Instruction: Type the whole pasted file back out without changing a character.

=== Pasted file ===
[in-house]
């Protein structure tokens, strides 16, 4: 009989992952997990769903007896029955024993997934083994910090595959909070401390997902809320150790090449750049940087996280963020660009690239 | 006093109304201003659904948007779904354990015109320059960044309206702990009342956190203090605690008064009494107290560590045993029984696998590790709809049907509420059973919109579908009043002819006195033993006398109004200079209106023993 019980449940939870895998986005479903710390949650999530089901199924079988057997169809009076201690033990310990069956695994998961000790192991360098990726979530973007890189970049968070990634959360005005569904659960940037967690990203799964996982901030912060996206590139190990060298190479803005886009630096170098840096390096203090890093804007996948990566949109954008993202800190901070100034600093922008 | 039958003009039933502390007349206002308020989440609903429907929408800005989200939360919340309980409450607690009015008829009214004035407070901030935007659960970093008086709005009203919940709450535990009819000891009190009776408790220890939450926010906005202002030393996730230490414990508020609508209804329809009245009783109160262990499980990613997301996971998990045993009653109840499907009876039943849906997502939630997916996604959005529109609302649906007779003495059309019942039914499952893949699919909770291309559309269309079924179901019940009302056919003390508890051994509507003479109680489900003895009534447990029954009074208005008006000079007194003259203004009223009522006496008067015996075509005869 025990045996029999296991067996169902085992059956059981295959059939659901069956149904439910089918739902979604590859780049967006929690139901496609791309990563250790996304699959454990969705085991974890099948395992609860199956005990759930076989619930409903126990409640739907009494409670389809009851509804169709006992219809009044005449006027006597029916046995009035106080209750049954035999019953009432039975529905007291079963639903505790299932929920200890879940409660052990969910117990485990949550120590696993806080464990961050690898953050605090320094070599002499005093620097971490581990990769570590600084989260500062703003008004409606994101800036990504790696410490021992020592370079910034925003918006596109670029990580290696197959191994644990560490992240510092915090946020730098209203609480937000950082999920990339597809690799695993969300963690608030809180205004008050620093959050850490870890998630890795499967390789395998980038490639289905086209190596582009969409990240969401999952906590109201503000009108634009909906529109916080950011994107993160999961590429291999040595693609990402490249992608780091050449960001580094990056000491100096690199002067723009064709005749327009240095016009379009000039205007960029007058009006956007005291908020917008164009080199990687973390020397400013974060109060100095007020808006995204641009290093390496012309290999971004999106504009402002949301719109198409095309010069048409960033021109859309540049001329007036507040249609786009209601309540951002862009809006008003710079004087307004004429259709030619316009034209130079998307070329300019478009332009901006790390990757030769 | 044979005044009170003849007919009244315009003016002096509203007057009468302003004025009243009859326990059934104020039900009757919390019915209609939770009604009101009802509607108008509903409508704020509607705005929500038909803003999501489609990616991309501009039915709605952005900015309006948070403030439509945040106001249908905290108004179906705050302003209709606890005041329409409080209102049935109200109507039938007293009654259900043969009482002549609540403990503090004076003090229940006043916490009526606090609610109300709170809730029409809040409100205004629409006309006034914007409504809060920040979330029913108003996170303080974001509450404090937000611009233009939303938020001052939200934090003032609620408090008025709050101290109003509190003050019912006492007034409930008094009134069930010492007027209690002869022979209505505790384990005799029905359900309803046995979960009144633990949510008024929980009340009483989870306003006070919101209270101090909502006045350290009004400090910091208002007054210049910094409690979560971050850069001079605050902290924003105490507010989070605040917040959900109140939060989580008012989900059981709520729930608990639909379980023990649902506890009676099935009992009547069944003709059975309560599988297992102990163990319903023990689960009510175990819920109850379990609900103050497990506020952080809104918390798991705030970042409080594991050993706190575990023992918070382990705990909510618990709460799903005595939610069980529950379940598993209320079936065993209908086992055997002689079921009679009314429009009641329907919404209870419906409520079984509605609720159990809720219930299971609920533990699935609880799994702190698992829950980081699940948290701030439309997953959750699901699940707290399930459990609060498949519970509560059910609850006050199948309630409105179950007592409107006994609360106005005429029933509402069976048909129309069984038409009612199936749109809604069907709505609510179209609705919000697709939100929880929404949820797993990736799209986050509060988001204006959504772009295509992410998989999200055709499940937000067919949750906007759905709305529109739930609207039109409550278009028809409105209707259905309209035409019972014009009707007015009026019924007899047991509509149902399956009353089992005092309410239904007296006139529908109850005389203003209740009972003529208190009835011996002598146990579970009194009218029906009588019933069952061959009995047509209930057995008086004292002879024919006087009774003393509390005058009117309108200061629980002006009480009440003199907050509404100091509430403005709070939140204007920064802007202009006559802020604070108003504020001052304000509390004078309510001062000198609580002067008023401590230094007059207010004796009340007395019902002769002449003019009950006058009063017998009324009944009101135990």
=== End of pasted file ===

[in-house]
């Protein structure tokens, strides 16, 4: 009989992952997990769903007896029955024993997934083994910090595959909070401390997902809320150790090449750049940087996280963020660009690239 | 006093109304201003659904948007779904354990015109320059960044309206702990009342956190203090605690008064009494107290560590045993029984696998590790709809049907509420059973919109579908009043002819006195033993006398109004200079209106023993 019980449940939870895998986005479903710390949650999530089901199924079988057997169809009076201690033990310990069956695994998961000790192991360098990726979530973007890189970049968070990634959360005005569904659960940037967690990203799964996982901030912060996206590139190990060298190479803005886009630096170098840096390096203090890093804007996948990566949109954008993202800190901070100034600093922008 | 039958003009039933502390007349206002308020989440609903429907929408800005989200939360919340309980409450607690009015008829009214004035407070901030935007659960970093008086709005009203919940709450535990009819000891009190009776408790220890939450926010906005202002030393996730230490414990508020609508209804329809009245009783109160262990499980990613997301996971998990045993009653109840499907009876039943849906997502939630997916996604959005529109609302649906007779003495059309019942039914499952893949699919909770291309559309269309079924179901019940009302056919003390508890051994509507003479109680489900003895009534447990029954009074208005008006000079007194003259203004009223009522006496008067015996075509005869 025990045996029999296991067996169902085992059956059981295959059939659901069956149904439910089918739902979604590859780049967006929690139901496609791309990563250790996304699959454990969705085991974890099948395992609860199956005990759930076989619930409903126990409640739907009494409670389809009851509804169709006992219809009044005449006027006597029916046995009035106080209750049954035999019953009432039975529905007291079963639903505790299932929920200890879940409660052990969910117990485990949550120590696993806080464990961050690898953050605090320094070599002499005093620097971490581990990769570590600084989260500062703003008004409606994101800036990504790696410490021992020592370079910034925003918006596109670029990580290696197959191994644990560490992240510092915090946020730098209203609480937000950082999920990339597809690799695993969300963690608030809180205004008050620093959050850490870890998630890795499967390789395998980038490639289905086209190596582009969409990240969401999952906590109201503000009108634009909906529109916080950011994107993160999961590429291999040595693609990402490249992608780091050449960001580094990056000491100096690199002067723009064709005749327009240095016009379009000039205007960029007058009006956007005291908020917008164009080199990687973390020397400013974060109060100095007020808006995204641009290093390496012309290999971004999106504009402002949301719109198409095309010069048409960033021109859309540049001329007036507040249609786009209601309540951002862009809006008003710079004087307004004429259709030619316009034209130079998307070329300019478009332009901006790390990757030769 | 044979005044009170003849007919009244315009003016002096509203007057009468302003004025009243009859326990059934104020039900009757919390019915209609939770009604009101009802509607108008509903409508704020509607705005929500038909803003999501489609990616991309501009039915709605952005900015309006948070403030439509945040106001249908905290108004179906705050302003209709606890005041329409409080209102049935109200109507039938007293009654259900043969009482002549609540403990503090004076003090229940006043916490009526606090609610109300709170809730029409809040409100205004629409006309006034914007409504809060920040979330029913108003996170303080974001509450404090937000611009233009939303938020001052939200934090003032609620408090008025709050101290109003509190003050019912006492007034409930008094009134069930010492007027209690002869022979209505505790384990005799029905359900309803046995979960009144633990949510008024929980009340009483989870306003006070919101209270101090909502006045350290009004400090910091208002007054210049910094409690979560971050850069001079605050902290924003105490507010989070605040917040959900109140939060989580008012989900059981709520729930608990639909379980023990649902506890009676099935009992009547069944003709059975309560599988297992102990163990319903023990689960009510175990819920109850379990609900103050497990506020952080809104918390798991705030970042409080594991050993706190575990023992918070382990705990909510618990709460799903005595939610069980529950379940598993209320079936065993209908086992055997002689079921009679009314429009009641329907919404209870419906409520079984509605609720159990809720219930299971609920533990699935609880799994702190698992829950980081699940948290701030439309997953959750699901699940707290399930459990609060498949519970509560059910609850006050199948309630409105179950007592409107006994609360106005005429029933509402069976048909129309069984038409009612199936749109809604069907709505609510179209609705919000697709939100929880929404949820797993990736799209986050509060988001204006959504772009295509992410998989999200055709499940937000067919949750906007759905709305529109739930609207039109409550278009028809409105209707259905309209035409019972014009009707007015009026019924007899047991509509149902399956009353089992005092309410239904007296006139529908109850005389203003209740009972003529208190009835011996002598146990579970009194009218029906009588019933069952061959009995047509209930057995008086004292002879024919006087009774003393509390005058009117309108200061629980002006009480009440003199907050509404100091509430403005709070939140204007920064802007202009006559802020604070108003504020001052304000509390004078309510001062000198609580002067008023401590230094007059207010004796009340007395019902002769002449003019009950006058009063017998009324009944009101135990």